Texas: Yeah, it’s red, but there are bits of blue here and there

The results are in: Mitt’s taking D.C.

Confused? Surprised? You shouldn’t be. This is the Republic of Texas, after all, and Romney beat out Obama, taking 57.2 to the incumbent’s 41.4 percent of the popular vote. We’ll have our way—national election be damned— or we’ll pull a South Carolina, jump ship and rip that Lone Star right off liberal America’s flag.

…or maybe not.

It’s December and, last time I checked, at least, President Perry wasn’t taking office and I didn’t need a visa to head to California for Christmas. The only secession crisis I’ve seen recently lasted two-and-a-half hours last Friday night in Spielberg’s “Lincoln.”

So what happened?

Perhaps Texas doesn’t bleed quite as red as I was promised.

In my school’s mock election Romney came out on top with 53.6 percent of the vote; Obama received 45.6 percent, while write-in Gary Johnson ran off with the remaining .8.

Though the Massachusetts governor was clearly the undisputed victor, he didn’t win by the margins I would have expected when I first moved down here to The Land of the GOP.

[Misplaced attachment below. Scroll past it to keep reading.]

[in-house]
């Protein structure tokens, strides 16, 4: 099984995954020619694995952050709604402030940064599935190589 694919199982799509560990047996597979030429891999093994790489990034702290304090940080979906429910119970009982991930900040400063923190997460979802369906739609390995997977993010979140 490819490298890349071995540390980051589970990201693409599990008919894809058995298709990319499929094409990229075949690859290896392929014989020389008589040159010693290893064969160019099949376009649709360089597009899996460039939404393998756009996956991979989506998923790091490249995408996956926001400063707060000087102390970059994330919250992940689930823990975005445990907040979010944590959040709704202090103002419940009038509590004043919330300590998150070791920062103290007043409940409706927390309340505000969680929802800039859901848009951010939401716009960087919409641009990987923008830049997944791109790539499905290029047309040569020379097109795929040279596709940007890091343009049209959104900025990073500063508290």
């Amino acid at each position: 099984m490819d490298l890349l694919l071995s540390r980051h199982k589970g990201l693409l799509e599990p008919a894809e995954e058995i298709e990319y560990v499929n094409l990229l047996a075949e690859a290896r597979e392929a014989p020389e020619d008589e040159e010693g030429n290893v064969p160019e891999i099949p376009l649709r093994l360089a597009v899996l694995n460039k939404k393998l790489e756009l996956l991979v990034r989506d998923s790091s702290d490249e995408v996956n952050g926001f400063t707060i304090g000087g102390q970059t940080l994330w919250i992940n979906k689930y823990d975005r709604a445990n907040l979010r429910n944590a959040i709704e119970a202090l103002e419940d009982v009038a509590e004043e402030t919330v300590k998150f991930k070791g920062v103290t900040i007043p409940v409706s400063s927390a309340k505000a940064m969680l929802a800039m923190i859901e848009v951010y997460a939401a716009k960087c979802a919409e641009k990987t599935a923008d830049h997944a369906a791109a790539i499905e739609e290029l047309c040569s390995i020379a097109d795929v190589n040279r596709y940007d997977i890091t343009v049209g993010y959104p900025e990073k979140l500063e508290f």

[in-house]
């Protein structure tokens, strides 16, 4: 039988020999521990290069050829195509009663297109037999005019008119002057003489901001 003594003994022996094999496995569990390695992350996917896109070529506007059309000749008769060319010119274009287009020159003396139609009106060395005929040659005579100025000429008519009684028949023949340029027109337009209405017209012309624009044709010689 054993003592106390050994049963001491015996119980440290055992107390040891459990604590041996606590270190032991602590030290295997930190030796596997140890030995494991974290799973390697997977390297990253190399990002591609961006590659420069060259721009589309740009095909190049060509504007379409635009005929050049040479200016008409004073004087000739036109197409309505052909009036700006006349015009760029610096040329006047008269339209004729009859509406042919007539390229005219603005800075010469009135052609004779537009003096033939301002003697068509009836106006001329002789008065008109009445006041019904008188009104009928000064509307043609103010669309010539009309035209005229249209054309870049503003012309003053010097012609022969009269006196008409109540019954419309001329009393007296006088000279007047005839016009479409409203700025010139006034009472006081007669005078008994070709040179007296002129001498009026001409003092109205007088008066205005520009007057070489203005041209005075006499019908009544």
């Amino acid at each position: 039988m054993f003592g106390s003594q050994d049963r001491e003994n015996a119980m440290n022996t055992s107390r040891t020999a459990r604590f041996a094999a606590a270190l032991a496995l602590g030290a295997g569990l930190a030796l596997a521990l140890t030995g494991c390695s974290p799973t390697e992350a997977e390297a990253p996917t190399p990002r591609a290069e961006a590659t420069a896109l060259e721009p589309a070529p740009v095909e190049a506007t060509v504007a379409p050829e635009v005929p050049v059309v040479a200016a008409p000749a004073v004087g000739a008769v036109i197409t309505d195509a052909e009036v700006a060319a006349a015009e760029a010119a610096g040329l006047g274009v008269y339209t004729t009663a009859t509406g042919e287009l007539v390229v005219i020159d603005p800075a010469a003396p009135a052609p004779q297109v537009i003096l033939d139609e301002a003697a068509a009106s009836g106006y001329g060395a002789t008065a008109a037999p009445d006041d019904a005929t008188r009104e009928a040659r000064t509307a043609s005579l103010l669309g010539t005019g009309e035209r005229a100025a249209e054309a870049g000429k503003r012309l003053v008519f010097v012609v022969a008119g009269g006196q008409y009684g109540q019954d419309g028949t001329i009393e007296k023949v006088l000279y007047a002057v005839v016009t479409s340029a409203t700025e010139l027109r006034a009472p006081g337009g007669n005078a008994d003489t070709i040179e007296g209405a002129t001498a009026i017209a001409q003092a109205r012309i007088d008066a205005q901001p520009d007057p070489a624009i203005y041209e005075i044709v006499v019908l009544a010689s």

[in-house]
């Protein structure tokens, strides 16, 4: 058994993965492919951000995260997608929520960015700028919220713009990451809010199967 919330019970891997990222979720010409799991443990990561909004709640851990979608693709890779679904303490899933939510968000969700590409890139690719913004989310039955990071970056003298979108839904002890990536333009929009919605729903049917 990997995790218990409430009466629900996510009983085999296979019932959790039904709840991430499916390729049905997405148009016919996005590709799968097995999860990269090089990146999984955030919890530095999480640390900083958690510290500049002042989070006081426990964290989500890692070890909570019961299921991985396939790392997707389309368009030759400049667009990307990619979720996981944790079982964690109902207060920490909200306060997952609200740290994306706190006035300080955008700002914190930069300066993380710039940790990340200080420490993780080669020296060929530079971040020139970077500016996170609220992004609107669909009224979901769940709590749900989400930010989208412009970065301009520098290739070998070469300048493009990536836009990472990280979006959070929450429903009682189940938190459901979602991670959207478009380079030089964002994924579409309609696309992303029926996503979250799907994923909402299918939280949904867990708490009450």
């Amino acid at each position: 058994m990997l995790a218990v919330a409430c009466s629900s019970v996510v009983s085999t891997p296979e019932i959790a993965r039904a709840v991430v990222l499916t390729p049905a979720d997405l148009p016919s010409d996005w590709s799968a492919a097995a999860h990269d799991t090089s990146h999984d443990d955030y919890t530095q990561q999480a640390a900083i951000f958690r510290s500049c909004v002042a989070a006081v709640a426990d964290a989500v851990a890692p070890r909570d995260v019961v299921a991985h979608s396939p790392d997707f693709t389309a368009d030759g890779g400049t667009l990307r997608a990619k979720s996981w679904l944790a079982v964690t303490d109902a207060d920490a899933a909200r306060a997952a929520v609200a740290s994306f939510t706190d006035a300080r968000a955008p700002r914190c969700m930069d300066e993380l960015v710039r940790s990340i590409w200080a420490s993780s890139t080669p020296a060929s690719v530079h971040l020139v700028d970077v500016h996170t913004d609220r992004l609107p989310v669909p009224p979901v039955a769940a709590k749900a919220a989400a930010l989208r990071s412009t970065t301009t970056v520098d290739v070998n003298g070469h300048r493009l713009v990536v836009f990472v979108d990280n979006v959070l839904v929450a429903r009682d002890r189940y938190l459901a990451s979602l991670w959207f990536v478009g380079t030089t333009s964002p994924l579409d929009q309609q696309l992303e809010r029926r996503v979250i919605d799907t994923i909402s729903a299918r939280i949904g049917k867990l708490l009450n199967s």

At the start of the year, I joined Junior Statesmen of America (JSA) ostensibly because I wanted to become more politically involved during the election year—which was true—but, when I’m honest with myself, I know I was also on the hunt for that infamous Texas Republican zealotry. I was promised the boot-wearing Red, and was compelled by some morbid curiosity to find them.

I didn’t have to look long.

JSA hosts weekly open-forum lunchtime debates on current issues. My first meeting (foreign policy in Syria) was thrilling.

The Republican fervor was palpable; the GOP dominated the discussion, confirming all my preconceptions about Texas politics.

But, with each subsequent debate, the spectrum widened and I found more and more views beyond the stereotype. As we worked our way through questions of affirmative action, marijuana legalization and capital punishment, a whole range of moderate and left-leaning views surfaced. Yes, the staunchly conservative tend to be the most vocal, but only because they’re truly passionate, and I’ve found most to be open-minded and tolerant of differing opinions—though still more than willing to convert you. And, while certainly in the minority, I can confirm that the mythical Lone-Star liberal really does exist.

It was slightly disappointing, to be honest; I suspect it’s like showing up in California and learning that not everyone’s a blond surfer.

Don’t get me wrong; we’re still the most Republican state. The GOP controls all statewide offices and has the majority in both the house and the senate. And our petition for a peaceful secession has over 100,000 signatures—the elephant still reigns supreme down here.

We’re just a little bluer than expected.

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